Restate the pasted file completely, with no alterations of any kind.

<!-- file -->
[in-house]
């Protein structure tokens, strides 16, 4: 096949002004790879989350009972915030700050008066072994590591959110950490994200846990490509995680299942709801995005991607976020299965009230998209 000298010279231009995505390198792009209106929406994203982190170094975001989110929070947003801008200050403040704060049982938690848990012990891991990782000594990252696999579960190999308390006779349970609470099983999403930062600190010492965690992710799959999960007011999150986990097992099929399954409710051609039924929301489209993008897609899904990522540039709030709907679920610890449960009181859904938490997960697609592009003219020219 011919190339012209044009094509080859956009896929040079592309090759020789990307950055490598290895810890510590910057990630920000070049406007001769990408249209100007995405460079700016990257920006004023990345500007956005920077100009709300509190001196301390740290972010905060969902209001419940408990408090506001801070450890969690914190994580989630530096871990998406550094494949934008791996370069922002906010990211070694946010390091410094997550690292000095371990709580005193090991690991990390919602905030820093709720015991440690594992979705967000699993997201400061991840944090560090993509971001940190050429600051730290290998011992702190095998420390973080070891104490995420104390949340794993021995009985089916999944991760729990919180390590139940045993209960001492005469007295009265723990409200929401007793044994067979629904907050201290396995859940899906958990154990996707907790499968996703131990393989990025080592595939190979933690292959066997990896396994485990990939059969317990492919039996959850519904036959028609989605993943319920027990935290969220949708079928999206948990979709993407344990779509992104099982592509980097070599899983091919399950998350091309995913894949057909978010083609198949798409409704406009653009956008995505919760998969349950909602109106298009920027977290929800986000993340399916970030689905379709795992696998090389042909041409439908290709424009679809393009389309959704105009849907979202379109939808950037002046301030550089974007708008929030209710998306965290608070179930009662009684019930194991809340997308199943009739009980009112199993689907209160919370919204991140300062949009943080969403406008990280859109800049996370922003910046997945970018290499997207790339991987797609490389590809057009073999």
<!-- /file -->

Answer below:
[in-house]
């Protein structure tokens, strides 16, 4: 096949002004790879989350009972915030700050008066072994590591959110950490994200846990490509995680299942709801995005991607976020299965009230998209 000298010279231009995505390198792009209106929406994203982190170094975001989110929070947003801008200050403040704060049982938690848990012990891991990782000594990252696999579960190999308390006779349970609470099983999403930062600190010492965690992710799959999960007011999150986990097992099929399954409710051609039924929301489209993008897609899904990522540039709030709907679920610890449960009181859904938490997960697609592009003219020219 011919190339012209044009094509080859956009896929040079592309090759020789990307950055490598290895810890510590910057990630920000070049406007001769990408249209100007995405460079700016990257920006004023990345500007956005920077100009709300509190001196301390740290972010905060969902209001419940408990408090506001801070450890969690914190994580989630530096871990998406550094494949934008791996370069922002906010990211070694946010390091410094997550690292000095371990709580005193090991690991990390919602905030820093709720015991440690594992979705967000699993997201400061991840944090560090993509971001940190050429600051730290290998011992702190095998420390973080070891104490995420104390949340794993021995009985089916999944991760729990919180390590139940045993209960001492005469007295009265723990409200929401007793044994067979629904907050201290396995859940899906958990154990996707907790499968996703131990393989990025080592595939190979933690292959066997990896396994485990990939059969317990492919039996959850519904036959028609989605993943319920027990935290969220949708079928999206948990979709993407344990779509992104099982592509980097070599899983091919399950998350091309995913894949057909978010083609198949798409409704406009653009956008995505919760998969349950909602109106298009920027977290929800986000993340399916970030689905379709795992696998090389042909041409439908290709424009679809393009389309959704105009849907979202379109939808950037002046301030550089974007708008929030209710998306965290608070179930009662009684019930194991809340997308199943009739009980009112199993689907209160919370919204991140300062949009943080969403406008990280859109800049996370922003910046997945970018290499997207790339991987797609490389590809057009073999």